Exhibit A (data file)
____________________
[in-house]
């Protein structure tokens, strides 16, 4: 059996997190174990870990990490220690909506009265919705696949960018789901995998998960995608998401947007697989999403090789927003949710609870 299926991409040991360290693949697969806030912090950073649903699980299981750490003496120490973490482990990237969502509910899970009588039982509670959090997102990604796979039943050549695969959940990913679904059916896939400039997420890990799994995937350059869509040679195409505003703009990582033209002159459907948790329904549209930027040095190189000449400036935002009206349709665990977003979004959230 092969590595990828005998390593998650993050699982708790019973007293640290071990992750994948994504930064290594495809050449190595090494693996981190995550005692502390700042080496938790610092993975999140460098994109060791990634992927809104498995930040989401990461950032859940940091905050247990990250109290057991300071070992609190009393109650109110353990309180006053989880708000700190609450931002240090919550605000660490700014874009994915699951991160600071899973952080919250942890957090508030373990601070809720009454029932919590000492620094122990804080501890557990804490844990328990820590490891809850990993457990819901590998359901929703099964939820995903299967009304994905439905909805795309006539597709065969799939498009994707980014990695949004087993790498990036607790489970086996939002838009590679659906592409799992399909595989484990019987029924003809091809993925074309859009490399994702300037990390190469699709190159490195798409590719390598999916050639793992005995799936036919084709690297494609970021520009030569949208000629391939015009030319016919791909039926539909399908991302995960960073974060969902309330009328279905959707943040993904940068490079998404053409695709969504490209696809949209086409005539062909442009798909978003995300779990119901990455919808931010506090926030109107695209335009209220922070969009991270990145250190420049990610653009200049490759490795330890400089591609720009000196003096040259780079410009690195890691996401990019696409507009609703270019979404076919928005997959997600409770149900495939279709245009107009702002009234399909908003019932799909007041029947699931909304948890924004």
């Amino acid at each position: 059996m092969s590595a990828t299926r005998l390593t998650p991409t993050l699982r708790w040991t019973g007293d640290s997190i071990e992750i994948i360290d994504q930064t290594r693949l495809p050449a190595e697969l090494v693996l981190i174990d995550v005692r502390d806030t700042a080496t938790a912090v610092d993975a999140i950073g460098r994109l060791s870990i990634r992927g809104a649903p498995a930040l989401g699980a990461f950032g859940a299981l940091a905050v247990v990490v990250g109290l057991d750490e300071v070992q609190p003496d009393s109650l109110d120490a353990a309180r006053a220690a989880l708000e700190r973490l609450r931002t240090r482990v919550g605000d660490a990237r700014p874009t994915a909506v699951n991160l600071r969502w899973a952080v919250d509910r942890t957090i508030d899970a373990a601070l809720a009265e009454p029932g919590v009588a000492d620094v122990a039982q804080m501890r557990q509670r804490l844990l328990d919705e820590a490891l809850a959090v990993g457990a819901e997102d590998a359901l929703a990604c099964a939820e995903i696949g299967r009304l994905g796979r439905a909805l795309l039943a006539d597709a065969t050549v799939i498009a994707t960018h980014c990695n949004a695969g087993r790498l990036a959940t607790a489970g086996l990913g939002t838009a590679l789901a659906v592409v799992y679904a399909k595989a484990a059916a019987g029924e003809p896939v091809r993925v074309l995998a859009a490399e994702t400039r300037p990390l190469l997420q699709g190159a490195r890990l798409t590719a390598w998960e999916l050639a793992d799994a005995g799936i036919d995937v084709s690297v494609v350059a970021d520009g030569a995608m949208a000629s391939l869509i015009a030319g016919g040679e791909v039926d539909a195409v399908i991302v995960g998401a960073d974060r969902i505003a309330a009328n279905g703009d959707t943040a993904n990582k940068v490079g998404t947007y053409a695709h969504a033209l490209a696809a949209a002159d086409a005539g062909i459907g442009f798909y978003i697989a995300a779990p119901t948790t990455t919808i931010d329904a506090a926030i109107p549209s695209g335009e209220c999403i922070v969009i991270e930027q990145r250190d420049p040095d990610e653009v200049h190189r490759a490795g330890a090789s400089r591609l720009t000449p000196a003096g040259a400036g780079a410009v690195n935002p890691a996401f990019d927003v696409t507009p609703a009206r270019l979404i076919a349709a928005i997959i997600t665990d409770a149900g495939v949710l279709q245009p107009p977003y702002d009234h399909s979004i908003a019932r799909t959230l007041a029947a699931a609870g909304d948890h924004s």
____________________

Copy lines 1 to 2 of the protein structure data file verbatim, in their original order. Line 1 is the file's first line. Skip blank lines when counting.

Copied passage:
[in-house]
């Protein structure tokens, strides 16, 4: 059996997190174990870990990490220690909506009265919705696949960018789901995998998960995608998401947007697989999403090789927003949710609870 299926991409040991360290693949697969806030912090950073649903699980299981750490003496120490973490482990990237969502509910899970009588039982509670959090997102990604796979039943050549695969959940990913679904059916896939400039997420890990799994995937350059869509040679195409505003703009990582033209002159459907948790329904549209930027040095190189000449400036935002009206349709665990977003979004959230 092969590595990828005998390593998650993050699982708790019973007293640290071990992750994948994504930064290594495809050449190595090494693996981190995550005692502390700042080496938790610092993975999140460098994109060791990634992927809104498995930040989401990461950032859940940091905050247990990250109290057991300071070992609190009393109650109110353990309180006053989880708000700190609450931002240090919550605000660490700014874009994915699951991160600071899973952080919250942890957090508030373990601070809720009454029932919590000492620094122990804080501890557990804490844990328990820590490891809850990993457990819901590998359901929703099964939820995903299967009304994905439905909805795309006539597709065969799939498009994707980014990695949004087993790498990036607790489970086996939002838009590679659906592409799992399909595989484990019987029924003809091809993925074309859009490399994702300037990390190469699709190159490195798409590719390598999916050639793992005995799936036919084709690297494609970021520009030569949208000629391939015009030319016919791909039926539909399908991302995960960073974060969902309330009328279905959707943040993904940068490079998404053409695709969504490209696809949209086409005539062909442009798909978003995300779990119901990455919808931010506090926030109107695209335009209220922070969009991270990145250190420049990610653009200049490759490795330890400089591609720009000196003096040259780079410009690195890691996401990019696409507009609703270019979404076919928005997959997600409770149900495939279709245009107009702002009234399909908003019932799909007041029947699931909304948890924004």